Simpson's Scene - Tenure
School system's options
The close ups of the lottery balls and the children’s faces during the lotteries add suspense and highlight the fact that a child’s future may be determined purely by fate.
Graphs below show the direct correlation between income level and education. In all three graphs, the same trend is evident: the higher the income, the lower the chance of dropout.
The graphs below illuminate more trends, additional to the direct income-education patterns in the United States. Graph 4 shows the disparity of SAT test scores, which links logically to the difference in education. Graph 5 shows similar trends across the world.
However, while the evidence proves to be a positive turn for the teachers and the stagnated school systems, the pressure to close to education gap shifts to those who have the power to close the income gap.
The Inverse - Can Better Education Reduce the Risk of Poverty?
Generally, labor can be classified into two categories: skilled and unskilled. Skilled labor is labor that is hard to replace and requires certain knowledge or abilities. Unskilled labor is easily and cheaply replaced. After all, unskilled workers are only worth viable if their wages are under those of the leading automation options. Already, we have seen robots replace factory workers and even baristas. In essence, workers must become skilled to avoid replacement and to bargain for better wages. The key to becoming a skilled worker is education.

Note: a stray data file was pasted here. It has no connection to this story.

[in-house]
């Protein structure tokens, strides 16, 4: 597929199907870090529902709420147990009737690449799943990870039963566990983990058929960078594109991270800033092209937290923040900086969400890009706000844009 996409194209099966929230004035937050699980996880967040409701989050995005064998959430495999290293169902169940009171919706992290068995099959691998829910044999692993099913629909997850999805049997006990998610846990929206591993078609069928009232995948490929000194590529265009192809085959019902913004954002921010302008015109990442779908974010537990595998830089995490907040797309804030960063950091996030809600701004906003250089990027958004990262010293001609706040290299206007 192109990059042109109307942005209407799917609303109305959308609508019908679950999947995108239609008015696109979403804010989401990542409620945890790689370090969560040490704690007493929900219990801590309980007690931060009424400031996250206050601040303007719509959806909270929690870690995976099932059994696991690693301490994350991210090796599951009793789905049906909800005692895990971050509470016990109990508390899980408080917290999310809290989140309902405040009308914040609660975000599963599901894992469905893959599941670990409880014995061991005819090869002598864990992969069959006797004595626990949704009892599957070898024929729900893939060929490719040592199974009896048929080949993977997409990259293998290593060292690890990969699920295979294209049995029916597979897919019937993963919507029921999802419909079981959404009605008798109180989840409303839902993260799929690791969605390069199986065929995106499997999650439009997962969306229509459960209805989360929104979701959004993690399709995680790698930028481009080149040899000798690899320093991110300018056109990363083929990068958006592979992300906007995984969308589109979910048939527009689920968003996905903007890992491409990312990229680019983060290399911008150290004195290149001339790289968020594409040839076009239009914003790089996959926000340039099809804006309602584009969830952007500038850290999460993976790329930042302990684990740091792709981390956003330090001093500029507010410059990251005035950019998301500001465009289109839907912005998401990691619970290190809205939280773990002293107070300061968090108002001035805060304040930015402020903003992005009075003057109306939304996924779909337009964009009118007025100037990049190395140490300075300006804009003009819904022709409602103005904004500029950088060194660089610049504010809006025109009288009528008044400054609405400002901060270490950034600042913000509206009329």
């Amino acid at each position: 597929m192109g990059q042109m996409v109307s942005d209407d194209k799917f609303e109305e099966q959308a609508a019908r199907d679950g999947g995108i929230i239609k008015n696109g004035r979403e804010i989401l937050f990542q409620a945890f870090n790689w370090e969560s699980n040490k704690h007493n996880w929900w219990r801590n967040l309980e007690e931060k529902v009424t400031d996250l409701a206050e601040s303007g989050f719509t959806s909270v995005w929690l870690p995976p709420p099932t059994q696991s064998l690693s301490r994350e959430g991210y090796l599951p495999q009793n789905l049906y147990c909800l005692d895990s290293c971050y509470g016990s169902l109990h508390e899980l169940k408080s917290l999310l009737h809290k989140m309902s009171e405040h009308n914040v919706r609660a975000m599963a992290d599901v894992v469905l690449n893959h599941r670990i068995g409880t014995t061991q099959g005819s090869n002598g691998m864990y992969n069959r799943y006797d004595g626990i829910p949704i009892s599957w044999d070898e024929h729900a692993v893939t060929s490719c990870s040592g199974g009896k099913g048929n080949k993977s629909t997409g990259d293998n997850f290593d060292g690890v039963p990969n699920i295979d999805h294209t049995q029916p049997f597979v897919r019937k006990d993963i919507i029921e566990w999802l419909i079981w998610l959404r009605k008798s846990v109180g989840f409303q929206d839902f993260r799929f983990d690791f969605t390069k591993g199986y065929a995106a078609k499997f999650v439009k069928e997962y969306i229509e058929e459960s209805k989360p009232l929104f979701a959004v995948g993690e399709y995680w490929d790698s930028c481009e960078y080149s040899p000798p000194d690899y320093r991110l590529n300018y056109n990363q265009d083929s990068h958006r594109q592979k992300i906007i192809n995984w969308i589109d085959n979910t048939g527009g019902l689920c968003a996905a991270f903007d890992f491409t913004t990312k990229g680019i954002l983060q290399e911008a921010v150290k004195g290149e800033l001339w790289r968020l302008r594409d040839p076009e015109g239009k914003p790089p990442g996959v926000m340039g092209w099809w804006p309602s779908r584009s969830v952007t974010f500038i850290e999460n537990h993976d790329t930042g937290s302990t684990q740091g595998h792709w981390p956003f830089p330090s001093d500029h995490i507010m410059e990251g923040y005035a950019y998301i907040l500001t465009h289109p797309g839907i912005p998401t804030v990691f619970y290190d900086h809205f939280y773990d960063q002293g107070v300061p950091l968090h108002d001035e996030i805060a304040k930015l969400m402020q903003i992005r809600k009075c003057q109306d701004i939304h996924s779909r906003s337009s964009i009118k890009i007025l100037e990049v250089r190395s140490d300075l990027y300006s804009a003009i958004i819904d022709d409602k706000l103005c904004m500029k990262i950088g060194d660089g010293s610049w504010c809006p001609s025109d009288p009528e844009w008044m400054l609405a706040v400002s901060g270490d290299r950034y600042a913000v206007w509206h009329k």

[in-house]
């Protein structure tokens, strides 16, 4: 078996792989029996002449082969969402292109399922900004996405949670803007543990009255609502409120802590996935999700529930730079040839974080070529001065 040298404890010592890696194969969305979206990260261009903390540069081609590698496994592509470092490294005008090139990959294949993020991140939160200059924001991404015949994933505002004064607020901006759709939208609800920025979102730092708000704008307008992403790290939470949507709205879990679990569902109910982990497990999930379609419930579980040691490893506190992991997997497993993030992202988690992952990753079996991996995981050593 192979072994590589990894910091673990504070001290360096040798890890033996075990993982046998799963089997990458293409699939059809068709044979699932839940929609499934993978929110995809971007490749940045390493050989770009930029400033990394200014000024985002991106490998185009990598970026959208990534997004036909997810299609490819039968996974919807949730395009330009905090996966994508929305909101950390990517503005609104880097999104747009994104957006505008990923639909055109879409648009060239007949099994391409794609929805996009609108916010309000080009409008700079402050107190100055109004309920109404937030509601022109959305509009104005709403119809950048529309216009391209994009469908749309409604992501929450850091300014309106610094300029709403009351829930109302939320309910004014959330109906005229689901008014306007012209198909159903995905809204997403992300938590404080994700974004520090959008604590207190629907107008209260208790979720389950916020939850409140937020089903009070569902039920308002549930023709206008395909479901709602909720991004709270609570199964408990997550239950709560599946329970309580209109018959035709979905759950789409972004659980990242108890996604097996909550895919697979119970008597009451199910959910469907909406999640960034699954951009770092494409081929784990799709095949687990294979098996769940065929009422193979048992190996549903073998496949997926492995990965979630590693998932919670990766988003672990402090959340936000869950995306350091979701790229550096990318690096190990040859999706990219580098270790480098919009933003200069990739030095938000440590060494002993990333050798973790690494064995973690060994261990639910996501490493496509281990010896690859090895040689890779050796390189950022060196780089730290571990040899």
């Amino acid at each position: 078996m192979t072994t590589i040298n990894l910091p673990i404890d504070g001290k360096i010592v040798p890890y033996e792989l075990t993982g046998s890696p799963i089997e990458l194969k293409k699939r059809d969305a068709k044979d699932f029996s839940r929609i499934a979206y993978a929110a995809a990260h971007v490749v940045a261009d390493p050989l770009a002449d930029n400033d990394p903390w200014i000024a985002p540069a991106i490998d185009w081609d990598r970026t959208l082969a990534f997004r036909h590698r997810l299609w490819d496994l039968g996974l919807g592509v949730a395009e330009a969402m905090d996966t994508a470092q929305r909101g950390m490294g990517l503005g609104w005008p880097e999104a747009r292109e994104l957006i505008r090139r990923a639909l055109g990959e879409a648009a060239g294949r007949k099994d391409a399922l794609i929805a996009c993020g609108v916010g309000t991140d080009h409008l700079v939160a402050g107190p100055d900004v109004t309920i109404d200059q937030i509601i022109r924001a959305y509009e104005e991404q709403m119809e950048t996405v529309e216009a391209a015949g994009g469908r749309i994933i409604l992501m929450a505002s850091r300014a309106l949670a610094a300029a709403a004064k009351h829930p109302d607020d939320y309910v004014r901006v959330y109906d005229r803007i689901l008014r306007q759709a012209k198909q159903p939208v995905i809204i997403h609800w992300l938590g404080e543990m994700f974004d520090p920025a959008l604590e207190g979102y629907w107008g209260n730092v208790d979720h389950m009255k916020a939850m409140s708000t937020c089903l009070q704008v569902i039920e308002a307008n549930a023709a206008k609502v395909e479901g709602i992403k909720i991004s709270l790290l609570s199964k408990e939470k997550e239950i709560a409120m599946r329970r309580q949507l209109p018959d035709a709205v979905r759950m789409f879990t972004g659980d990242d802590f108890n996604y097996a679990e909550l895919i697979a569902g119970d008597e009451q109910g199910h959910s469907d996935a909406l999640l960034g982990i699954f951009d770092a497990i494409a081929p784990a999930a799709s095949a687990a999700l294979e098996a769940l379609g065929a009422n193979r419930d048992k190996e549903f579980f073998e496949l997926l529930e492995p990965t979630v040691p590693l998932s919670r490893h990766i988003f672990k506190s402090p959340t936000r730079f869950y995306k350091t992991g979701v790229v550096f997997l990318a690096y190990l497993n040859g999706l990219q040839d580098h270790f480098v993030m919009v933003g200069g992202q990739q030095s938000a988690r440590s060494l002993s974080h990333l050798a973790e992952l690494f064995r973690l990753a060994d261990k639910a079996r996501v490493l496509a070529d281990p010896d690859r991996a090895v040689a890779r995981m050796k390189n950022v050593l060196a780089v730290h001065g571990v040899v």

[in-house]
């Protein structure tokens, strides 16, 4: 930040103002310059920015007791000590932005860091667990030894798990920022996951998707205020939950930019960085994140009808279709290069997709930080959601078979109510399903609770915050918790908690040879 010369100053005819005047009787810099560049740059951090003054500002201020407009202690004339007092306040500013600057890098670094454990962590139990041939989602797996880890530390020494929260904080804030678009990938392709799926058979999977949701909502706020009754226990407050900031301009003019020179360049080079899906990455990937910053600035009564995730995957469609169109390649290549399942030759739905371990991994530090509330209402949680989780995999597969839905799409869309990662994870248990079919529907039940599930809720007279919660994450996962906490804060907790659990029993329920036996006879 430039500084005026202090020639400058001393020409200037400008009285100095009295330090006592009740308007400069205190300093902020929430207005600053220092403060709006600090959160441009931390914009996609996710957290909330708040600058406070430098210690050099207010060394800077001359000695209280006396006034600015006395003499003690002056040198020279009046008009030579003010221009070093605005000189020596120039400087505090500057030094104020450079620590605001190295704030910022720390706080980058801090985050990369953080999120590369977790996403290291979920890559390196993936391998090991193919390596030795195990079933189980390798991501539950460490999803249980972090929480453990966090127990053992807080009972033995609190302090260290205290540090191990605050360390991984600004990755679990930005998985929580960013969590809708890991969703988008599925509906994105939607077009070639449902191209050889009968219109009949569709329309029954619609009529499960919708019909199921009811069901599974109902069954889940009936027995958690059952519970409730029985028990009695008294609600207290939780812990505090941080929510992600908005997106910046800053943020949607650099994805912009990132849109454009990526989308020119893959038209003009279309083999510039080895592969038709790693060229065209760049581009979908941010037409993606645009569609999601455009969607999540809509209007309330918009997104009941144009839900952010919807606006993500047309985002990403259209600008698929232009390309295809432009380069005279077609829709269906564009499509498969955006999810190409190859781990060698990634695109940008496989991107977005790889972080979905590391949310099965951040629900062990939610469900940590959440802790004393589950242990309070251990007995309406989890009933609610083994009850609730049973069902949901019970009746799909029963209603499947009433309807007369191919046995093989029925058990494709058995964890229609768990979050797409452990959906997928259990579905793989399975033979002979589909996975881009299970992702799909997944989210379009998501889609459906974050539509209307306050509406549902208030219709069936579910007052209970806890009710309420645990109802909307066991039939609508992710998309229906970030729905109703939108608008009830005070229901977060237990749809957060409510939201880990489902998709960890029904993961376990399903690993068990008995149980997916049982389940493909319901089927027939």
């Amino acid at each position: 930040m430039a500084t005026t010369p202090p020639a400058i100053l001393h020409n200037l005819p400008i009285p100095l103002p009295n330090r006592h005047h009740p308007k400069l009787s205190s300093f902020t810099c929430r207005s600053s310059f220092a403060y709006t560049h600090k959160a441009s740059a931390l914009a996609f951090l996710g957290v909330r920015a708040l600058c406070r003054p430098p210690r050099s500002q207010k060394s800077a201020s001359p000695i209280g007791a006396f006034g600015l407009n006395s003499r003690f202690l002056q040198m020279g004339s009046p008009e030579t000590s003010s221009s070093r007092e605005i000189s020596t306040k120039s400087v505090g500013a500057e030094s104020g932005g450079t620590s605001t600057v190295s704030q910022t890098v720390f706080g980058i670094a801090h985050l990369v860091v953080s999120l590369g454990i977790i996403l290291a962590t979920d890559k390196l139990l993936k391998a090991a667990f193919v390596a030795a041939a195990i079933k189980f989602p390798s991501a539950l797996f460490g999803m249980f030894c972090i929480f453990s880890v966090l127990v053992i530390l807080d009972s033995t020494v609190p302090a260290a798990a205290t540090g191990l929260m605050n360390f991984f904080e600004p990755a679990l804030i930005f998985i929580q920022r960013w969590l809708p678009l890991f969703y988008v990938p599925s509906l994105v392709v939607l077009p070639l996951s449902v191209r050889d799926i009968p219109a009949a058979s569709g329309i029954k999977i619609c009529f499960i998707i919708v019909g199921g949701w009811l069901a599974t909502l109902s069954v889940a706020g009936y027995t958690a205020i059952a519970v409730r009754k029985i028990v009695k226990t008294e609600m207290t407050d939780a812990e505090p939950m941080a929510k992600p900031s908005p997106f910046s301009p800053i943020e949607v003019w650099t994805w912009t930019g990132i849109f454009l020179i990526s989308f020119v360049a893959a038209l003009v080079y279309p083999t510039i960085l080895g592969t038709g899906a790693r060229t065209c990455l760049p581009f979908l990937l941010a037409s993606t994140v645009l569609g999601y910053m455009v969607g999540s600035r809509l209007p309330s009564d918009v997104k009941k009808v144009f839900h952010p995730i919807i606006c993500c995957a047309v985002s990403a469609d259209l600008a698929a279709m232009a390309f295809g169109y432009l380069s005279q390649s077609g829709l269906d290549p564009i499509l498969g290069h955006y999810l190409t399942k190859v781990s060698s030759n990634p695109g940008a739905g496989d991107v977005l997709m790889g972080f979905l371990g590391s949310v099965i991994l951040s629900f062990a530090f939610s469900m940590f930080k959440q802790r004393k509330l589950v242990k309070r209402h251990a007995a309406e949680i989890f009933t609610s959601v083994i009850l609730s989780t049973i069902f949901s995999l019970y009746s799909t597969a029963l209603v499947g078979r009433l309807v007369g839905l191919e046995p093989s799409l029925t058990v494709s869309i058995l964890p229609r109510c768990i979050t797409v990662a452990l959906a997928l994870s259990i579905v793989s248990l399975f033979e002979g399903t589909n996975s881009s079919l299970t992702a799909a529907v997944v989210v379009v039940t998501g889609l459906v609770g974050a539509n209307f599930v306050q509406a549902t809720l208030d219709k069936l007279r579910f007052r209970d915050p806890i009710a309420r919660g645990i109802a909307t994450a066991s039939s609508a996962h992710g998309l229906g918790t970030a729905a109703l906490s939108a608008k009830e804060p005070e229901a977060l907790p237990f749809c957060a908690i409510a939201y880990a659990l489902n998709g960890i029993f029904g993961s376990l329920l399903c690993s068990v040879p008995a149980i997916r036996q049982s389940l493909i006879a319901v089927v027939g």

Income Level: A Major Determinant of Educational Proficiency
Alex Scales, Julian Wei, and Jake Wong
The Guggenheim Argument
In his film
Waiting For Superman
, Guggenheim carefully constructs a biased view towards the correlation between income and education. He ignores the effects of a family's income, and focuses the film on the faults of school systems and teachers.
Guggenheim primarily takes a negative stance towards the school workers and the teachers. By placing all the blame on those people, he lessens the blame on low-income families. Since the film does not explicitly link income to the level of education, one may say that Guggenheim takes a supportive stance towards low income families.
Bianca’s mom had to work overtime to create the opportunities for her daughter.
This decreased the time she was available to her child, and Bianca was not able to get the full-time support and school help that other children receive.
One can observe how much extra care is provided at the charter schools (including medical care and counseling).